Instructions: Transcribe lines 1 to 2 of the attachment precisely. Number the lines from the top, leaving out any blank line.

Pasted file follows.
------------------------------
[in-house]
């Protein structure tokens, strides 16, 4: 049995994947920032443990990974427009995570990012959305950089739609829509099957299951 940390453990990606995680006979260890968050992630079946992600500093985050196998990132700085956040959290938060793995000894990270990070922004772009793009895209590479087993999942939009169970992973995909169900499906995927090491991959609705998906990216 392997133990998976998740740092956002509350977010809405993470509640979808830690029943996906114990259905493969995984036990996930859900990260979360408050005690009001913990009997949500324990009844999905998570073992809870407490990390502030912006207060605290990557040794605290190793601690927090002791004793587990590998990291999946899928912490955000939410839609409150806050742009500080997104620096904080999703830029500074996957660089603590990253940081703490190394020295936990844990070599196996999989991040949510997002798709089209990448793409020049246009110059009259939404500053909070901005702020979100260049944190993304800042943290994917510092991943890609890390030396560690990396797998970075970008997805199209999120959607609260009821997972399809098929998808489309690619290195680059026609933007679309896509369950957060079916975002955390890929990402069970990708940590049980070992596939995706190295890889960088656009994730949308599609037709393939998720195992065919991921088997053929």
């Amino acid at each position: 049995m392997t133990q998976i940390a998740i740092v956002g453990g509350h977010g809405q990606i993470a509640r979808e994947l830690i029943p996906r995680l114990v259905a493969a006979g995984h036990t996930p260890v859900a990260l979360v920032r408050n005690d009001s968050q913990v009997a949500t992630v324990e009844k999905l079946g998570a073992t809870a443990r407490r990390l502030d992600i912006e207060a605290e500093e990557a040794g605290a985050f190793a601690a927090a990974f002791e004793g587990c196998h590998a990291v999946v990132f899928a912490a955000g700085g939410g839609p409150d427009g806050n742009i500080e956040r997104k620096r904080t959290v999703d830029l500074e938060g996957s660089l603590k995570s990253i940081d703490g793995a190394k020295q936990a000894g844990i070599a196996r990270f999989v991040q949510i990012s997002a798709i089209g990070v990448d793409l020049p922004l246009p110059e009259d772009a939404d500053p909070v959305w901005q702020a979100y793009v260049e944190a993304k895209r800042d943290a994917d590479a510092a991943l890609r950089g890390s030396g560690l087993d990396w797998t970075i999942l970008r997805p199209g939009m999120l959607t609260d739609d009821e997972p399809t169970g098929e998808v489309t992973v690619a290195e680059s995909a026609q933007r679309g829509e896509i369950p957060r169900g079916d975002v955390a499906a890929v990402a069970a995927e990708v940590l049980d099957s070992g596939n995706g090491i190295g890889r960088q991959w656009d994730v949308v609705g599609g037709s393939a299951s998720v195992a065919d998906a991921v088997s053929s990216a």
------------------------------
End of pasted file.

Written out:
[in-house]
């Protein structure tokens, strides 16, 4: 049995994947920032443990990974427009995570990012959305950089739609829509099957299951 940390453990990606995680006979260890968050992630079946992600500093985050196998990132700085956040959290938060793995000894990270990070922004772009793009895209590479087993999942939009169970992973995909169900499906995927090491991959609705998906990216 392997133990998976998740740092956002509350977010809405993470509640979808830690029943996906114990259905493969995984036990996930859900990260979360408050005690009001913990009997949500324990009844999905998570073992809870407490990390502030912006207060605290990557040794605290190793601690927090002791004793587990590998990291999946899928912490955000939410839609409150806050742009500080997104620096904080999703830029500074996957660089603590990253940081703490190394020295936990844990070599196996999989991040949510997002798709089209990448793409020049246009110059009259939404500053909070901005702020979100260049944190993304800042943290994917510092991943890609890390030396560690990396797998970075970008997805199209999120959607609260009821997972399809098929998808489309690619290195680059026609933007679309896509369950957060079916975002955390890929990402069970990708940590049980070992596939995706190295890889960088656009994730949308599609037709393939998720195992065919991921088997053929």